Natural Hazard Risk
Mongolia is vulnerable to a wide variety of natural hazards, including floods, droughts, earthquakes, storms, and other extreme weather events. Additionally, Mongolia experiences dzuds, which occur when extreme winter conditions, particularity heavy snow cover, prevent livestock from accessing pasture or receiving adequate hay and fodder, who have already been weakened by summer drought. In 2010, Mongolia was hit by a severe “dzud,” in which nearly 25% (9.7 million) of the country’s livestock died. Flooding has can cause severe impact, and more than 200,000 people and over 100 schools are located in medium-to-high flood hazard areas in Ulaanbaatar City alone.
Unplanned urban development further increases the country’s vulnerability. About 60% of Ulaanbaatar’s residents live in informal settlements not covered by the city’s development planning or investments. These areas are often situated in flood pathways where protection infrastructure is inadequate. Mongolia has also experienced several earthquakes, which pose a risk due to the aging infrastructure of the capital city.
In the future, Mongolia is likely to be adversely impacted by climate change due to increased air temperature, increased precipitation, and a reduction in water resources and arable land. Moreover, the melting of the permafrost, which covers more than 60% of the country, is expected to have adverse impacts on agriculture, water resource management and infrastructure.
Over the last decade, the Government of Mongolia has made important advances in building resilience to disasters. In response to successive drought and dzud events from 1999-2002, the government adopted a national law on disaster risk management (DRM) in 2003 and established a new agency responsible for disaster management. The dzud has triggered momentum for building resilience through the improvement of pasture and livestock management and risk preparedness, and the government has also established an insurance program offers affordable and cost-effective coverage to herders, with World Bank support. In 2015, Ulaanbaatar City adopted a Flood Risk Management Strategy, developed with GFDRR and World Bank support. This strategy supports efforts to protect river basins, promote resilient urban development, and improve flood infrastructure, among its goals.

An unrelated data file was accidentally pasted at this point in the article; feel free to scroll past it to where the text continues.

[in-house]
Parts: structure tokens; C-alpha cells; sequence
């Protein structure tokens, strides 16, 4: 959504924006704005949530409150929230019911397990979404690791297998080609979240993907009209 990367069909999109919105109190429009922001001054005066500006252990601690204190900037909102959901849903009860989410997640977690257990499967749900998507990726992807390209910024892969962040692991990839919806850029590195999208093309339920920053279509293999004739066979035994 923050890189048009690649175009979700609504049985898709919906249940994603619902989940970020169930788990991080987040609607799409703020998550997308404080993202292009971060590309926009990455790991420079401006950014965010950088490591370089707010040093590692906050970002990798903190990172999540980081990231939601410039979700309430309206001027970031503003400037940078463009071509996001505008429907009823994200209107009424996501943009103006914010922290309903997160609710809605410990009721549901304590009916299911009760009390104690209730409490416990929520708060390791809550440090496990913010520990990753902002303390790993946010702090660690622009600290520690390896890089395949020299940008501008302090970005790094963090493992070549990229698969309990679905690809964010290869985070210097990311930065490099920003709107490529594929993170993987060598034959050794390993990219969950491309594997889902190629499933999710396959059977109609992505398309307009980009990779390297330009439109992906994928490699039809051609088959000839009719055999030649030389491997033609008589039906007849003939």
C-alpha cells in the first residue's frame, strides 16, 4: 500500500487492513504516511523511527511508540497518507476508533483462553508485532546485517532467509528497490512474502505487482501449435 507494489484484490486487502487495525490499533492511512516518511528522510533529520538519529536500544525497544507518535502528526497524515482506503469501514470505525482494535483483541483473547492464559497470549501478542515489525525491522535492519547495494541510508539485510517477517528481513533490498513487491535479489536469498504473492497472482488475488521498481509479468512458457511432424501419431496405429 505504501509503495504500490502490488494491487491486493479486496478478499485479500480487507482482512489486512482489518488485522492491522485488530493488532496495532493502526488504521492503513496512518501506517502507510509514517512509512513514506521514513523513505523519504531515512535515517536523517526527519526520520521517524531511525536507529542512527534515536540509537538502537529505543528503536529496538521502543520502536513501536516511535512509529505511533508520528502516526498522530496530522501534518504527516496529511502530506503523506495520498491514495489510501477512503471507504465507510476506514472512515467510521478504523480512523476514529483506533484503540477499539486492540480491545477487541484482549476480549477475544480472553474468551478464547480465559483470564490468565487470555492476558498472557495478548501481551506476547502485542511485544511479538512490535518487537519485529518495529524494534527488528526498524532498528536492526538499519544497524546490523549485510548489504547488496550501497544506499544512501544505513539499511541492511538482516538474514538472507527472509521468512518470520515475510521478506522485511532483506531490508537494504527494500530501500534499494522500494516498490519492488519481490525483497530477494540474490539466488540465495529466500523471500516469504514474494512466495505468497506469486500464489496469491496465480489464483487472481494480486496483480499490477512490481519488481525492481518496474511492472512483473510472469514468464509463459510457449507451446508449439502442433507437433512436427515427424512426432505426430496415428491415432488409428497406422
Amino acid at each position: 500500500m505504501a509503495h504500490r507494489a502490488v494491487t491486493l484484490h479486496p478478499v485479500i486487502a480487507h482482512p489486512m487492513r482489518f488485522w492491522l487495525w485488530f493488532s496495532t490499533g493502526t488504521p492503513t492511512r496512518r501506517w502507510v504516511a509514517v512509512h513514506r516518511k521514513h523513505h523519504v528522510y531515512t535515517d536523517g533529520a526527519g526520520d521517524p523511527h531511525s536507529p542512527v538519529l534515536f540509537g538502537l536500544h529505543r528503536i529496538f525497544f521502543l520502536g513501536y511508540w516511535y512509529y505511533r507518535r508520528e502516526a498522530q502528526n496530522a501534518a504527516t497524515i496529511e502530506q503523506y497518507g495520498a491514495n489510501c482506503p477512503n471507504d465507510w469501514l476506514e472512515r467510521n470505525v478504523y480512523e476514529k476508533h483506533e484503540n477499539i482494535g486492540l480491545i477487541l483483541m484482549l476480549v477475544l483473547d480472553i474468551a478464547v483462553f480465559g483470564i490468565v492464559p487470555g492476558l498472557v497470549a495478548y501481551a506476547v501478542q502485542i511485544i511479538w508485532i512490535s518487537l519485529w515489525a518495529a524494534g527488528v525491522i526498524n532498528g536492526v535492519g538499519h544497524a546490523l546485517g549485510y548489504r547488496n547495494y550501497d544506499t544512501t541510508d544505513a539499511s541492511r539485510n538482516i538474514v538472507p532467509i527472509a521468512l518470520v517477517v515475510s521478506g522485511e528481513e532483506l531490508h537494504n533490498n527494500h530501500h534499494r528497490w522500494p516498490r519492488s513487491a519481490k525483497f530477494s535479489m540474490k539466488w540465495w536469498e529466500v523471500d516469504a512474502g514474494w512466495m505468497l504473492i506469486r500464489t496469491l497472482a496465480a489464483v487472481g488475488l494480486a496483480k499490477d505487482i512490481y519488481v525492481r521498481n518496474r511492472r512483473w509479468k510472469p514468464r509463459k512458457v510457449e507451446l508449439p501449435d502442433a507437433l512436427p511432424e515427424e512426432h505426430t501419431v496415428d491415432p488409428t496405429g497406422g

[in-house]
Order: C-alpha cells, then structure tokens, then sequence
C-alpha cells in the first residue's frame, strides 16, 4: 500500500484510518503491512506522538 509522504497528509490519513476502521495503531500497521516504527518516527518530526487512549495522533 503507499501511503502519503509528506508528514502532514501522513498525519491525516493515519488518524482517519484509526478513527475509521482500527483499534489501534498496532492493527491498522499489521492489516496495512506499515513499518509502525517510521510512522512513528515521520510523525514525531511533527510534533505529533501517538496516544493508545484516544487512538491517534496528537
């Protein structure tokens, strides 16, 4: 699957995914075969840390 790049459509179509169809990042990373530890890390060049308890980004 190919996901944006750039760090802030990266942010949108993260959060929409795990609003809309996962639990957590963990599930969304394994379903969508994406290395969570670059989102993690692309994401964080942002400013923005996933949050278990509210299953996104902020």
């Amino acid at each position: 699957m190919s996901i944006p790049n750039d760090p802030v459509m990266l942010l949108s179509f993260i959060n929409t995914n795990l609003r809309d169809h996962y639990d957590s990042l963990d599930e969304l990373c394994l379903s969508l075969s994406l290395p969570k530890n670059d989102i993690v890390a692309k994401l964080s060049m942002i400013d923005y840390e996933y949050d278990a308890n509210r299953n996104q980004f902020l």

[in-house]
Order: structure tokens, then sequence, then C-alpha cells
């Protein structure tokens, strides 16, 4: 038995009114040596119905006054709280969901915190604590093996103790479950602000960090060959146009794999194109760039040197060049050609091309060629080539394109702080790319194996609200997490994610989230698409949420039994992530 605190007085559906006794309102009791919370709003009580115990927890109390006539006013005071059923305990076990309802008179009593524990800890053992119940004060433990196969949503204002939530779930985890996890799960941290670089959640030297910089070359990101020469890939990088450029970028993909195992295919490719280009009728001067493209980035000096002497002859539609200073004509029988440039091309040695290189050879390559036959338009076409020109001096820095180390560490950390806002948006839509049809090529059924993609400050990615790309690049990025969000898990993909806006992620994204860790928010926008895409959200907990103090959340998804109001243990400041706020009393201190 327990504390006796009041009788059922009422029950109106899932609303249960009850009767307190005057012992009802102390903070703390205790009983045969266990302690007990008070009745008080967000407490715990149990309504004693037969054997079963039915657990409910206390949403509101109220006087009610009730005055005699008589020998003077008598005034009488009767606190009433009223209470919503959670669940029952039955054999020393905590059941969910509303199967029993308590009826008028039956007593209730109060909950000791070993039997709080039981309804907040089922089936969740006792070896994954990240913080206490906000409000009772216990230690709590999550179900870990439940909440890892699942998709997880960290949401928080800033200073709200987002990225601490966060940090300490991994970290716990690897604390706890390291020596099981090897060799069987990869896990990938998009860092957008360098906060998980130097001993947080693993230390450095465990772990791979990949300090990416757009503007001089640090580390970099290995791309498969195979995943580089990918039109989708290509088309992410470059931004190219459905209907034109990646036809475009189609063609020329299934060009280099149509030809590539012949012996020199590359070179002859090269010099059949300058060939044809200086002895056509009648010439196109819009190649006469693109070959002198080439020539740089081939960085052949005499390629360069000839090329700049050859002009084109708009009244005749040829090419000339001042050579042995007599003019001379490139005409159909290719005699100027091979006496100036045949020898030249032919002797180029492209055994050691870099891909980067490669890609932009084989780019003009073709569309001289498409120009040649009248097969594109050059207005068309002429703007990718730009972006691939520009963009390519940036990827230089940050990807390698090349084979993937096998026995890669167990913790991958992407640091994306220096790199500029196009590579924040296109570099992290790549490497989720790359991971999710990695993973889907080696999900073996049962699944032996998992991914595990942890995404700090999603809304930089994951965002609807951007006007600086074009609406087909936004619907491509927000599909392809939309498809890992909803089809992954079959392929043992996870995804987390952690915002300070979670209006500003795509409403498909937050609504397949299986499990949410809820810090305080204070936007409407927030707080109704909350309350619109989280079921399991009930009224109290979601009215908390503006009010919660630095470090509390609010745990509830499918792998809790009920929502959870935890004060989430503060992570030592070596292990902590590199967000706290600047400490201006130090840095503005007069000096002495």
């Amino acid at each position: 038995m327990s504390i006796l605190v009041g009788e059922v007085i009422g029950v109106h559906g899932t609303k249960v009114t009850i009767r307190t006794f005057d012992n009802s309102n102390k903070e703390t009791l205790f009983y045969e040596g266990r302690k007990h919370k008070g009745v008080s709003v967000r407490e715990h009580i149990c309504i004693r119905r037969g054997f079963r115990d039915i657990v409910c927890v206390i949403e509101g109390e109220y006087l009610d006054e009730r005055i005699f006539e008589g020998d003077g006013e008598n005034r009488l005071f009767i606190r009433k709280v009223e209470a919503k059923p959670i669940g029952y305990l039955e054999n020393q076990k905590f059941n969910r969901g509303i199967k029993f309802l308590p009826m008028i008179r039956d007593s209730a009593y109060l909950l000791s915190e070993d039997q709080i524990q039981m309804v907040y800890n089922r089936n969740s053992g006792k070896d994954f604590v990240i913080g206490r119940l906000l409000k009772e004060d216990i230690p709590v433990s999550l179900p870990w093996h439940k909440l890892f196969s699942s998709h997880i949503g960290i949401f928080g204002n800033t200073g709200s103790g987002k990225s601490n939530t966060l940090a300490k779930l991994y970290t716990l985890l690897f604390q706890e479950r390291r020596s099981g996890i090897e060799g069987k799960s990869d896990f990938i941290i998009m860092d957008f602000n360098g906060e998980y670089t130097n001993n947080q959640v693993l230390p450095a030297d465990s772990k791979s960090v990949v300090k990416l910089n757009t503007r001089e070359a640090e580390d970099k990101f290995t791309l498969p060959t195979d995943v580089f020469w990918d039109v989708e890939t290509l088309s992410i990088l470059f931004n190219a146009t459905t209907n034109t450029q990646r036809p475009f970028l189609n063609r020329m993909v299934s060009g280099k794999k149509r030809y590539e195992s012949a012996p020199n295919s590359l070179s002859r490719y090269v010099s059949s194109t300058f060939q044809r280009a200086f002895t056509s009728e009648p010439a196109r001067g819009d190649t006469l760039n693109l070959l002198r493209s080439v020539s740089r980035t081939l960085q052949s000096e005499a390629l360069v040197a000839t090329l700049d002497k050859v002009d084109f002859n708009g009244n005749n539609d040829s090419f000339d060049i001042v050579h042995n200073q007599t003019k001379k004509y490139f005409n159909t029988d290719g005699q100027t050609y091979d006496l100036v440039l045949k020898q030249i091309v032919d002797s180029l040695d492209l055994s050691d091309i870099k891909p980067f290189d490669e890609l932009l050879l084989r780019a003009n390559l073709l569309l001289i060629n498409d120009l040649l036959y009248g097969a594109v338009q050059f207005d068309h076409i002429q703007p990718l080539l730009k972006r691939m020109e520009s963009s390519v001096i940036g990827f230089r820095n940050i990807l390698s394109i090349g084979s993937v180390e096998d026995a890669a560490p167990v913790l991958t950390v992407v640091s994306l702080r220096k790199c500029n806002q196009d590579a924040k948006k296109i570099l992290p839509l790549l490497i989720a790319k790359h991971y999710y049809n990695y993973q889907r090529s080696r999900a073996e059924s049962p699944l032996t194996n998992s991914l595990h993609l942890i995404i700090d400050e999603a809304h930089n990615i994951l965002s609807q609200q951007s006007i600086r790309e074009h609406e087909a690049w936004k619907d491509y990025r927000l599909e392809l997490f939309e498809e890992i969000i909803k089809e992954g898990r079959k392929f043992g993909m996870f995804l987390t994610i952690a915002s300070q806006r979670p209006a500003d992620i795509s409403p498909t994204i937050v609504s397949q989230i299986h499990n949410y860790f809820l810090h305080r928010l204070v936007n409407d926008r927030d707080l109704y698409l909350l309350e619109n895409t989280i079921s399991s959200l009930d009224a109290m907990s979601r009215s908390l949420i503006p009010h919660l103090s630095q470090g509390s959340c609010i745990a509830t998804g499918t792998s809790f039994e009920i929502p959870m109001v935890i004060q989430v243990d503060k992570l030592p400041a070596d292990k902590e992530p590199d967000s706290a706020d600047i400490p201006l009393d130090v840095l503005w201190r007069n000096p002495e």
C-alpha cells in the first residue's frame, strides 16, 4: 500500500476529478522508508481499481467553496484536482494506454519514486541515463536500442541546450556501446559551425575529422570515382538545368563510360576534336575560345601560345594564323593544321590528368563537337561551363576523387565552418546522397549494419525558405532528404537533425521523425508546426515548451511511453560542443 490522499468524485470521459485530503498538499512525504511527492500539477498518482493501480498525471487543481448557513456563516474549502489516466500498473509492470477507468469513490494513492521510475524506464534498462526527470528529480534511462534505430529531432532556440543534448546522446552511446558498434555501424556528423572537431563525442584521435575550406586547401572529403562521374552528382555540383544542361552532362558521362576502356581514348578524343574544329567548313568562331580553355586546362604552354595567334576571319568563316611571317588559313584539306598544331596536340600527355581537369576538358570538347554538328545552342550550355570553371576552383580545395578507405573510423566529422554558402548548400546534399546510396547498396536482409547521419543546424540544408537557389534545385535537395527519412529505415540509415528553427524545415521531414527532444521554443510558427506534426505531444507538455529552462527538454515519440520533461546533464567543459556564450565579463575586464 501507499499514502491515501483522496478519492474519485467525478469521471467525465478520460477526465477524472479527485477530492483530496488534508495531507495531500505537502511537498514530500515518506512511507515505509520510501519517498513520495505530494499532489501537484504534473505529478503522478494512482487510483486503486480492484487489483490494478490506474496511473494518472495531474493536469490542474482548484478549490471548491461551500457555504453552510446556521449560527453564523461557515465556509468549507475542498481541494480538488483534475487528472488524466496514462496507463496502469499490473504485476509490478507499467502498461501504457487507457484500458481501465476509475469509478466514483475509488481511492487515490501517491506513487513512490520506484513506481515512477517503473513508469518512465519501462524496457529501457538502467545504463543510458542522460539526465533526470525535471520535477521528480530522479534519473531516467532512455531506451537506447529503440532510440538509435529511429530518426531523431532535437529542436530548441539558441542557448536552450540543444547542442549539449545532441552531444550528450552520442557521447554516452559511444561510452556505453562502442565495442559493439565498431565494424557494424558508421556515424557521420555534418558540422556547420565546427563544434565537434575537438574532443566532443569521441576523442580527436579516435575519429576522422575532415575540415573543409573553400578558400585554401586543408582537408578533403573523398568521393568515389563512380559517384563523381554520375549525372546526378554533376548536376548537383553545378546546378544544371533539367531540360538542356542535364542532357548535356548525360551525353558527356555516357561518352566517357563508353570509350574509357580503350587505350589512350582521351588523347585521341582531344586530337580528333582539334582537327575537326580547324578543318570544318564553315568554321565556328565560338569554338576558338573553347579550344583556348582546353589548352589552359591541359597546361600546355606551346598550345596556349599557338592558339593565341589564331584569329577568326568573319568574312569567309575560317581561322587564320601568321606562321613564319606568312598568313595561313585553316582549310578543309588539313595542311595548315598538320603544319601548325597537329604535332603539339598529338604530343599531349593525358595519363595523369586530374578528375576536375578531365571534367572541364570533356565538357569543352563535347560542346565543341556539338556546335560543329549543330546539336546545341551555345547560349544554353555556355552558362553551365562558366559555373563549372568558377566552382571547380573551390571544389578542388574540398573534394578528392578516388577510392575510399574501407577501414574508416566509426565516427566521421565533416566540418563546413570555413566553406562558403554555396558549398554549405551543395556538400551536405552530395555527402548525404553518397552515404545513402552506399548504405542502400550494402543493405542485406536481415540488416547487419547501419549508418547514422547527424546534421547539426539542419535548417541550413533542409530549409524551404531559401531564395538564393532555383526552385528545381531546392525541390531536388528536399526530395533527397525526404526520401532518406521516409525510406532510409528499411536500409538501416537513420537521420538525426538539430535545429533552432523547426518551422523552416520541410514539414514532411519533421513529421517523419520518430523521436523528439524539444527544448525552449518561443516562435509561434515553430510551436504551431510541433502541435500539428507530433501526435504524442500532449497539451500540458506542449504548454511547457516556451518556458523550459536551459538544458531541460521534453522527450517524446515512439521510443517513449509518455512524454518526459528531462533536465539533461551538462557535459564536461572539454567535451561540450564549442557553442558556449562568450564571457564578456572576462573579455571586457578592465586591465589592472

To further advance the DRM agenda, the government’s priorities include:
- Integrating disaster and climate risk into development planning;
- Developing a financing platform for DRM investments;
- Promoting community-based DRM; and,
- Establishing risk-financing mechanisms to mitigate the impact of natural hazards.
Since 2014, GFDRR support has focused on enhancing the Government of Mongolia’s capacity to mitigate and manage the impacts of natural disasters. Activities have focused on enhancing Mongolia’s capacity to strengthen infrastructure resilience, including of schools, emergency preparedness, and risk financing programs. With GFDRR support, Mongolia is conducting a broad review of the country's DRM law and building capacity on risk identification and reduction. Activities are also strengthening coordination capability of the National Emergency Management Agency, including through knowledge exchange with Indonesia’s Disaster Management Agency (BNPB) to learn about their experience in moving to a comprehensive government-wide DRM framework after the 2004 tsunami.
Additionally, GFDRR support is helping strengthen disaster resilience at the municipal and rural level. Based on a rigorous flood risk assessment and in-depth consultations with communities, supported by GFDRR and the World Bank, Ulaanbaatar City is taking steps to mitigate flood risk. GFDRR support has also helped propose options for disaster risk financing.
GFDRR anticipates continued demand from the government to support:
- Improving coordination across government agencies and development partners involved in Mongolia's disaster risk management framework;
- Building capacity for disaster risk identification and assessment;
- Developing a framework for financial resilience and risk transfer;
- Building capacity for increasing the resilience of public infrastructure and facilities; and,
- Reducing the risk of schools to multiple hazards.